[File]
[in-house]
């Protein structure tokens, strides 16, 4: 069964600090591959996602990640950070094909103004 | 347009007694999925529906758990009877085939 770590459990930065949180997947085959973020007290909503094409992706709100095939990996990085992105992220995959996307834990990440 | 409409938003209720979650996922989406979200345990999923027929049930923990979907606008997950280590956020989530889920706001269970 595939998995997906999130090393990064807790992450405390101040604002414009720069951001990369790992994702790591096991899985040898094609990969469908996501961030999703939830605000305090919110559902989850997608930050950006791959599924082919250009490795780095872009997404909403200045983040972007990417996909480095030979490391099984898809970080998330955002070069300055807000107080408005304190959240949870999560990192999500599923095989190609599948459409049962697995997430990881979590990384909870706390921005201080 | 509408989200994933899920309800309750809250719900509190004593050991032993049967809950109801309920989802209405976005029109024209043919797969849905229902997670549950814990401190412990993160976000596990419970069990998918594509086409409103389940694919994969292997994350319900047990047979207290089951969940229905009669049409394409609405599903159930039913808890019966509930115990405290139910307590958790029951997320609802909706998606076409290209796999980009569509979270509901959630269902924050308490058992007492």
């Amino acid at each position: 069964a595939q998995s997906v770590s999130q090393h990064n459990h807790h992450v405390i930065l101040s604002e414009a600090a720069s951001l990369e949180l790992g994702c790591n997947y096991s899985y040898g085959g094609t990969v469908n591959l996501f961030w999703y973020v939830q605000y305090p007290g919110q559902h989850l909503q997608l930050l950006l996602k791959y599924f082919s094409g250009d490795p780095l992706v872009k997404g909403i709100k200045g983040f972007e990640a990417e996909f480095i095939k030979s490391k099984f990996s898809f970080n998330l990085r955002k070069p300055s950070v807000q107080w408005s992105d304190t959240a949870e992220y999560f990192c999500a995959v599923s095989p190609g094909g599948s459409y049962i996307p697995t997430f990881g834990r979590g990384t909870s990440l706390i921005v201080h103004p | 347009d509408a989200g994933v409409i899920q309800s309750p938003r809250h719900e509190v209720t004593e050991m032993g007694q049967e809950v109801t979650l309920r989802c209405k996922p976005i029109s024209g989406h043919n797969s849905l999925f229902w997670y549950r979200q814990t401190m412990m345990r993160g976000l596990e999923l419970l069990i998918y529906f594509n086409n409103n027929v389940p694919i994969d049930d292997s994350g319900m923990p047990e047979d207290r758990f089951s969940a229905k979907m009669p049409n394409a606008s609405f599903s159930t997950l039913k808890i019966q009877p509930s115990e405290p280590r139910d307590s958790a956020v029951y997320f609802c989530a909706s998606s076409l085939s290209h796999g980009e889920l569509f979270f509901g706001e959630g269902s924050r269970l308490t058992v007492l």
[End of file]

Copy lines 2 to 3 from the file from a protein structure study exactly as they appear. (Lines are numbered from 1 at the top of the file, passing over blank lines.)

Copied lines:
């Protein structure tokens, strides 16, 4: 069964600090591959996602990640950070094909103004 | 347009007694999925529906758990009877085939 770590459990930065949180997947085959973020007290909503094409992706709100095939990996990085992105992220995959996307834990990440 | 409409938003209720979650996922989406979200345990999923027929049930923990979907606008997950280590956020989530889920706001269970 595939998995997906999130090393990064807790992450405390101040604002414009720069951001990369790992994702790591096991899985040898094609990969469908996501961030999703939830605000305090919110559902989850997608930050950006791959599924082919250009490795780095872009997404909403200045983040972007990417996909480095030979490391099984898809970080998330955002070069300055807000107080408005304190959240949870999560990192999500599923095989190609599948459409049962697995997430990881979590990384909870706390921005201080 | 509408989200994933899920309800309750809250719900509190004593050991032993049967809950109801309920989802209405976005029109024209043919797969849905229902997670549950814990401190412990993160976000596990419970069990998918594509086409409103389940694919994969292997994350319900047990047979207290089951969940229905009669049409394409609405599903159930039913808890019966509930115990405290139910307590958790029951997320609802909706998606076409290209796999980009569509979270509901959630269902924050308490058992007492």
């Amino acid at each position: 069964a595939q998995s997906v770590s999130q090393h990064n459990h807790h992450v405390i930065l101040s604002e414009a600090a720069s951001l990369e949180l790992g994702c790591n997947y096991s899985y040898g085959g094609t990969v469908n591959l996501f961030w999703y973020v939830q605000y305090p007290g919110q559902h989850l909503q997608l930050l950006l996602k791959y599924f082919s094409g250009d490795p780095l992706v872009k997404g909403i709100k200045g983040f972007e990640a990417e996909f480095i095939k030979s490391k099984f990996s898809f970080n998330l990085r955002k070069p300055s950070v807000q107080w408005s992105d304190t959240a949870e992220y999560f990192c999500a995959v599923s095989p190609g094909g599948s459409y049962i996307p697995t997430f990881g834990r979590g990384t909870s990440l706390i921005v201080h103004p | 347009d509408a989200g994933v409409i899920q309800s309750p938003r809250h719900e509190v209720t004593e050991m032993g007694q049967e809950v109801t979650l309920r989802c209405k996922p976005i029109s024209g989406h043919n797969s849905l999925f229902w997670y549950r979200q814990t401190m412990m345990r993160g976000l596990e999923l419970l069990i998918y529906f594509n086409n409103n027929v389940p694919i994969d049930d292997s994350g319900m923990p047990e047979d207290r758990f089951s969940a229905k979907m009669p049409n394409a606008s609405f599903s159930t997950l039913k808890i019966q009877p509930s115990e405290p280590r139910d307590s958790a956020v029951y997320f609802c989530a909706s998606s076409l085939s290209h796999g980009e889920l569509f979270f509901g706001e959630g269902s924050r269970l308490t058992v007492l």